The applicant submits the Yeppoon works also constituted a separate contract. It related to work specifically excluded from the contract works. There is no evidence it was ordered by the superintendent of that project. Accordingly, there is no basis upon which it can be said the Yeppoon work constituted variations in accordance with clause 36. That is the only basis upon which a variation can arise under either contract.
The first respondent submits a proper interpretation of the work orders and of the email correspondence in respect of the Yeppoon contract, is that they represented variations within the provisions of clause 36 of those contracts. There is no evidence there was an intention to create legal relations in terms of each of the work orders, or the emails communication in respect of the Yeppoon project. Each related to works added on to the original contract. All works related to each respective project.
Alternatively, the first respondent submits that, to the extent the work orders create different contracts, the terms regarding payment offend the Payments Act provisions. Further, the claims of separate contracts have been made late in the proceedings in an effort to delay payment and deny the first respondent the benefit of the Payments Act. In those circumstances, the Court ought to decline, in the exercise of its discretion, to grant the relief sought by the applicant.
The payment claim in respect of the Carrara project related to six documents being:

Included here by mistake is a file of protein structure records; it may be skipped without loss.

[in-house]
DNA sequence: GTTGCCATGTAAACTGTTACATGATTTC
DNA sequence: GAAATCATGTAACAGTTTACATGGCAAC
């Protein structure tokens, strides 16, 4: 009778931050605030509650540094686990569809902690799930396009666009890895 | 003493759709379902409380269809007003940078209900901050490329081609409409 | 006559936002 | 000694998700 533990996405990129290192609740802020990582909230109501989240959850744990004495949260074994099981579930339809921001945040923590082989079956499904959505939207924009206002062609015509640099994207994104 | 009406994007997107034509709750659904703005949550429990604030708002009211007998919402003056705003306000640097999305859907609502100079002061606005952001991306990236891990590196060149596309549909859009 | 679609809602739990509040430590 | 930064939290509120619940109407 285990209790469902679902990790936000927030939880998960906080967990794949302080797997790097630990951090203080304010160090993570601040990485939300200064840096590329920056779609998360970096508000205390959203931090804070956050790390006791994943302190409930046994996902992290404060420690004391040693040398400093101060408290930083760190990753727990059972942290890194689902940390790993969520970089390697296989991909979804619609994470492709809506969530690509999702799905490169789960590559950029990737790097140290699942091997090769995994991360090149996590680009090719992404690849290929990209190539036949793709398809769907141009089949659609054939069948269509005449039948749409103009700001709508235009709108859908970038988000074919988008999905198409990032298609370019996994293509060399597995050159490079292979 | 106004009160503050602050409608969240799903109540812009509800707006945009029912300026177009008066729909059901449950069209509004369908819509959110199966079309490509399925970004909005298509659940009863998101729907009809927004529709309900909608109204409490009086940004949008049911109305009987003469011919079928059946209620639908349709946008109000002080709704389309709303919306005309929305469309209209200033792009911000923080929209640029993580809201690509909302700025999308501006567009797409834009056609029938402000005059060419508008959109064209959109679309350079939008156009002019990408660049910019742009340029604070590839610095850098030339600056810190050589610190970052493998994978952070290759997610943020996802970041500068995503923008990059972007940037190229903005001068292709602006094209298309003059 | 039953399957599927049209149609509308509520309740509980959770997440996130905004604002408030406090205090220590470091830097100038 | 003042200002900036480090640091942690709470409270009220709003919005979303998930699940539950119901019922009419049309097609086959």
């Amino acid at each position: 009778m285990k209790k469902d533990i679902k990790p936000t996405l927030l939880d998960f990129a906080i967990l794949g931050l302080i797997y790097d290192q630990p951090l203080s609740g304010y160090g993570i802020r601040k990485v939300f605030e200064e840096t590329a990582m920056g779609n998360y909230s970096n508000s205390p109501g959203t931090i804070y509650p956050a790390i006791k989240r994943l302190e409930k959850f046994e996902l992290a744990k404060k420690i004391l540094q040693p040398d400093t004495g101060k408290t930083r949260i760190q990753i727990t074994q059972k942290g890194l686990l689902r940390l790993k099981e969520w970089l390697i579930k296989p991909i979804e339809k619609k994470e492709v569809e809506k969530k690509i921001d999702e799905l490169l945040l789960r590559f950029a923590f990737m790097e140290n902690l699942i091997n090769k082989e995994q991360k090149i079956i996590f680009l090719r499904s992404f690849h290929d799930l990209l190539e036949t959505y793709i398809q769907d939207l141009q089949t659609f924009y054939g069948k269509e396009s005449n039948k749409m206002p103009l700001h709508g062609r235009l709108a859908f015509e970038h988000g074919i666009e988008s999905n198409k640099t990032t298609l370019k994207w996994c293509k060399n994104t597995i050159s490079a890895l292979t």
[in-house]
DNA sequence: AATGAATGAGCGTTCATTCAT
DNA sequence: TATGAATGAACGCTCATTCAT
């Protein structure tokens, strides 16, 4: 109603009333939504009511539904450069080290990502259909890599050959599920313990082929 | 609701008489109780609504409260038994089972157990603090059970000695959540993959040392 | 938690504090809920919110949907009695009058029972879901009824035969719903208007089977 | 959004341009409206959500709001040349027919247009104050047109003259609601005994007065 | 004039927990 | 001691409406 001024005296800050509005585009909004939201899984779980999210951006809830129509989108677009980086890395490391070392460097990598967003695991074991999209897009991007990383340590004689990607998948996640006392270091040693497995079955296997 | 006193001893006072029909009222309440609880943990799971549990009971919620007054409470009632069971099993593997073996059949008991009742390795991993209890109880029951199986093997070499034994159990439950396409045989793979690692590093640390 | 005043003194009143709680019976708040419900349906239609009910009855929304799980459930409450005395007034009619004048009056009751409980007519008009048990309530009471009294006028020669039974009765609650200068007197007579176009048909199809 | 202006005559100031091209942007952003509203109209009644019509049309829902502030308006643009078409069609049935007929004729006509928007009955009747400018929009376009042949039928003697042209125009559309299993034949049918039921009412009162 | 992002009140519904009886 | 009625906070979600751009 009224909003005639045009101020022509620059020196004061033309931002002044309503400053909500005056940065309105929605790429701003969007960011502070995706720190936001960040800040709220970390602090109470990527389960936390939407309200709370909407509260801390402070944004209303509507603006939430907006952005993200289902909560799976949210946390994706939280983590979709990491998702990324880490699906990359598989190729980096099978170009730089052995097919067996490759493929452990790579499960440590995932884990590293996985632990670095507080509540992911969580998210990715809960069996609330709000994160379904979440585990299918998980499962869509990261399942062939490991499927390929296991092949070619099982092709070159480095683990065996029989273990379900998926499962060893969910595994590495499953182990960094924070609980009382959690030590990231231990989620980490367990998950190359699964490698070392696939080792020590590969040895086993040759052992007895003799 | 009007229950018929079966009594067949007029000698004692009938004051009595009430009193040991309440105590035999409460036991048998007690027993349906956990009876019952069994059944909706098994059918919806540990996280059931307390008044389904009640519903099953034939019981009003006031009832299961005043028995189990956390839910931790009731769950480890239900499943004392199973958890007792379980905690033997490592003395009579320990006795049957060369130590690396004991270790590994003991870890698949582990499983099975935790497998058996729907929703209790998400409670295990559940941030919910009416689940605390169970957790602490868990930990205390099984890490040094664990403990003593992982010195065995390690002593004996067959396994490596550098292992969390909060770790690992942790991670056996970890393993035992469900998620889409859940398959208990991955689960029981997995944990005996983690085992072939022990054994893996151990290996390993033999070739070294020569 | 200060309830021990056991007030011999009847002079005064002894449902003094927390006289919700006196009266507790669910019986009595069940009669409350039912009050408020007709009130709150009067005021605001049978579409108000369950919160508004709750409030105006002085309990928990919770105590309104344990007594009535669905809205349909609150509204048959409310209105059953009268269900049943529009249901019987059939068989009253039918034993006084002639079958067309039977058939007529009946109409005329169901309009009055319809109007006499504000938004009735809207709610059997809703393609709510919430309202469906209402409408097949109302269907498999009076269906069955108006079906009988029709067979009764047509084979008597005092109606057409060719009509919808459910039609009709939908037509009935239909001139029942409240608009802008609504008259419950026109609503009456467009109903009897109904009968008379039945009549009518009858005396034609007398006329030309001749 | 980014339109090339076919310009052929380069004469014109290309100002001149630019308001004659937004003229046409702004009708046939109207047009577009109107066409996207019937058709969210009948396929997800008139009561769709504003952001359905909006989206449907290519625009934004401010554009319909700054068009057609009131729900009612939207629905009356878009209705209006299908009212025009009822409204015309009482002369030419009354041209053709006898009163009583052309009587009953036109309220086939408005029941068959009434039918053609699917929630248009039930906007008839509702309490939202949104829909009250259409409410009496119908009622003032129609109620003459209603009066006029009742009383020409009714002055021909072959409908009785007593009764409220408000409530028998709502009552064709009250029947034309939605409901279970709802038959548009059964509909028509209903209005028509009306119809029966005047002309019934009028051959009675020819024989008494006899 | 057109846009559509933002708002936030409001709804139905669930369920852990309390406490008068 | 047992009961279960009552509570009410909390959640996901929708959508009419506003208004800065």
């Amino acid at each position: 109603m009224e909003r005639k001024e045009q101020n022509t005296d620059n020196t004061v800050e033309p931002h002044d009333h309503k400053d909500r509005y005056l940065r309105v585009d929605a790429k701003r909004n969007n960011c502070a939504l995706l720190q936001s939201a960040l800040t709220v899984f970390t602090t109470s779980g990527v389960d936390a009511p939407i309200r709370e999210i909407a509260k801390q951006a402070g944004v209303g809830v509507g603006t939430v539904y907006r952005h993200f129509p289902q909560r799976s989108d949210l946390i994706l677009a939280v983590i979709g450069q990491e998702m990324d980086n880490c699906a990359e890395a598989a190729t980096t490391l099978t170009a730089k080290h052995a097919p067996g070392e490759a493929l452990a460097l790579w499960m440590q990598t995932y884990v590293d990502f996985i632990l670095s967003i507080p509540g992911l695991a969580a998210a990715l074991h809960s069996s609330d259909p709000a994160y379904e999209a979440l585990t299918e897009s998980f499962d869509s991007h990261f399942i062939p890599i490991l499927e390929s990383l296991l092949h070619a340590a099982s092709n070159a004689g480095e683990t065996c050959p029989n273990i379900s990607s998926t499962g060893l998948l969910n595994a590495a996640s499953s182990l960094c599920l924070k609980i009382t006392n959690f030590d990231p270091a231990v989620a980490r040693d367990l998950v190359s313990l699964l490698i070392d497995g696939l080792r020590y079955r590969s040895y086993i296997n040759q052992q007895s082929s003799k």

CV14 – Work order 187753;
CV16 – Work order 188701;
CV17 – Work order 188728;
CV21 – Work order 188731;
CV26 – Work order 189487; and
CV30 – Work order 190375.
Each work order related to different specified works. None of those works form part of the contracted scope of the Carrara project. Each work order dealt with works which has been the subject of various quotes by the first respondent. Each contained its own of terms and conditions.
The work orders arising out of the Carrara project contained common elements. First, the work order was not designated as a variation to the contracted work. Second, neither the work order nor the relevant contract in respect of the work, designated that it was issued by the superintendent under the Carrara contract. Third, there was no written acceptance of the work order. Acceptance occurred by conduct in respect of each work order.
The payment claim in respect of the Yeppoon project was not the subject of a specific work order. It arose out of the contents of email communications in respect of external roadworks that did not form part of the contracted scope of works.
Those email communications included:
An email from Alexey Davydov (on behalf of the first respondent) to Konrad Szczepaniak (on behalf of the applicant) on 23 February 2018 in which the applicant’s approval was sought for the first respondent to proceed with a detailed survey in relation to particular roadworks, the subject of a development approval condition.
A response email from Szczepaniak on 23 February 2018, advising that as the applicant was considering the layout of the site, the applicant requested the first respondent not proceed with the proposal;
An email from Davydov on 26 February 2018, confirming the first respondent would not proceed any further at that stage, but noting the topic would have to be revisited;
An email of 20 March 2018, sent by Konrad Szczepaniak to Alexey Davydov, and copied to Guy Butler and others, in the following terms:
In the meeting yesterday between United and Paul/Ross, it was agreed to proceed with the road survey at $1, 200. Paul and Ross also indicated that your consultant will assess the layout in light of the DA conditions pertaining to the road free of charge. Please proceed with the survey, I will issue a work order later this week. Please confirm the actual cost.
With regards to meeting the DA conditions, the objective is to attempt to accommodate them within the existing road, if possible, as per my earlier advice.”